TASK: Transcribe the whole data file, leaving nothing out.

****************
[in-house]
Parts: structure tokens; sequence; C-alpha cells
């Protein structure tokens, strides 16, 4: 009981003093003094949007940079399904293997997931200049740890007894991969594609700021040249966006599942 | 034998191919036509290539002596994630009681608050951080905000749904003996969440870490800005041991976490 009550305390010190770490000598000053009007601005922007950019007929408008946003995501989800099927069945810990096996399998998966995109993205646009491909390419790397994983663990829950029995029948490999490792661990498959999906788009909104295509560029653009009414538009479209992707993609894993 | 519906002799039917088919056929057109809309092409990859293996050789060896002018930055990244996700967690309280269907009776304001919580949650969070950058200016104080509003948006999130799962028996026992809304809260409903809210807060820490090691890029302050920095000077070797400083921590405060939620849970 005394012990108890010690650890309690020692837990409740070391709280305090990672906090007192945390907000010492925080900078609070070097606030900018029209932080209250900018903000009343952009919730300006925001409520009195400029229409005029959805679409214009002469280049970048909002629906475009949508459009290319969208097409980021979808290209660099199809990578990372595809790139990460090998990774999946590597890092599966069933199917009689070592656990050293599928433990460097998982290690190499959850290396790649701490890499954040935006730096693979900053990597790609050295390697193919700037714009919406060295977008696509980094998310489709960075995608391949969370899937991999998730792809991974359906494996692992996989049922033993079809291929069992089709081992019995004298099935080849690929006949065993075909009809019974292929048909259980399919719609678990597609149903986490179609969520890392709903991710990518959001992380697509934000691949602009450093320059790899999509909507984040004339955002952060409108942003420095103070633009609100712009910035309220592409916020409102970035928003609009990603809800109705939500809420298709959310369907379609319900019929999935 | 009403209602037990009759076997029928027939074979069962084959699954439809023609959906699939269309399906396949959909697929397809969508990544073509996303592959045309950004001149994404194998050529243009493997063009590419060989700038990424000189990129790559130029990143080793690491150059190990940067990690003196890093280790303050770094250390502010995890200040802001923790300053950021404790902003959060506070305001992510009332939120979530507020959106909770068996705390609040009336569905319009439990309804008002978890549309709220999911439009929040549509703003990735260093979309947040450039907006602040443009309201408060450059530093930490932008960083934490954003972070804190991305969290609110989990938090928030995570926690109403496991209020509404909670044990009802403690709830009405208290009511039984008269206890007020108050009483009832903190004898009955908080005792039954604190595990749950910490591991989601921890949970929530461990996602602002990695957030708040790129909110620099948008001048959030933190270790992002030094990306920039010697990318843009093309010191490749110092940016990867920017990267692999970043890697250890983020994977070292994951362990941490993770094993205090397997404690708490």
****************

[in-house]
Parts: structure tokens; sequence; C-alpha cells
């Protein structure tokens, strides 16, 4: 009981003093003094949007940079399904293997997931200049740890007894991969594609700021040249966006599942 | 034998191919036509290539002596994630009681608050951080905000749904003996969440870490800005041991976490 009550305390010190770490000598000053009007601005922007950019007929408008946003995501989800099927069945810990096996399998998966995109993205646009491909390419790397994983663990829950029995029948490999490792661990498959999906788009909104295509560029653009009414538009479209992707993609894993 | 519906002799039917088919056929057109809309092409990859293996050789060896002018930055990244996700967690309280269907009776304001919580949650969070950058200016104080509003948006999130799962028996026992809304809260409903809210807060820490090691890029302050920095000077070797400083921590405060939620849970 005394012990108890010690650890309690020692837990409740070391709280305090990672906090007192945390907000010492925080900078609070070097606030900018029209932080209250900018903000009343952009919730300006925001409520009195400029229409005029959805679409214009002469280049970048909002629906475009949508459009290319969208097409980021979808290209660099199809990578990372595809790139990460090998990774999946590597890092599966069933199917009689070592656990050293599928433990460097998982290690190499959850290396790649701490890499954040935006730096693979900053990597790609050295390697193919700037714009919406060295977008696509980094998310489709960075995608391949969370899937991999998730792809991974359906494996692992996989049922033993079809291929069992089709081992019995004298099935080849690929006949065993075909009809019974292929048909259980399919719609678990597609149903986490179609969520890392709903991710990518959001992380697509934000691949602009450093320059790899999509909507984040004339955002952060409108942003420095103070633009609100712009910035309220592409916020409102970035928003609009990603809800109705939500809420298709959310369907379609319900019929999935 | 009403209602037990009759076997029928027939074979069962084959699954439809023609959906699939269309399906396949959909697929397809969508990544073509996303592959045309950004001149994404194998050529243009493997063009590419060989700038990424000189990129790559130029990143080793690491150059190990940067990690003196890093280790303050770094250390502010995890200040802001923790300053950021404790902003959060506070305001992510009332939120979530507020959106909770068996705390609040009336569905319009439990309804008002978890549309709220999911439009929040549509703003990735260093979309947040450039907006602040443009309201408060450059530093930490932008960083934490954003972070804190991305969290609110989990938090928030995570926690109403496991209020509404909670044990009802403690709830009405208290009511039984008269206890007020108050009483009832903190004898009955908080005792039954604190595990749950910490591991989601921890949970929530461990996602602002990695957030708040790129909110620099948008001048959030933190270790992002030094990306920039010697990318843009093309010191490749110092940016990867920017990267692999970043890697250890983020994977070292994951362990941490993770094993205090397997404690708490």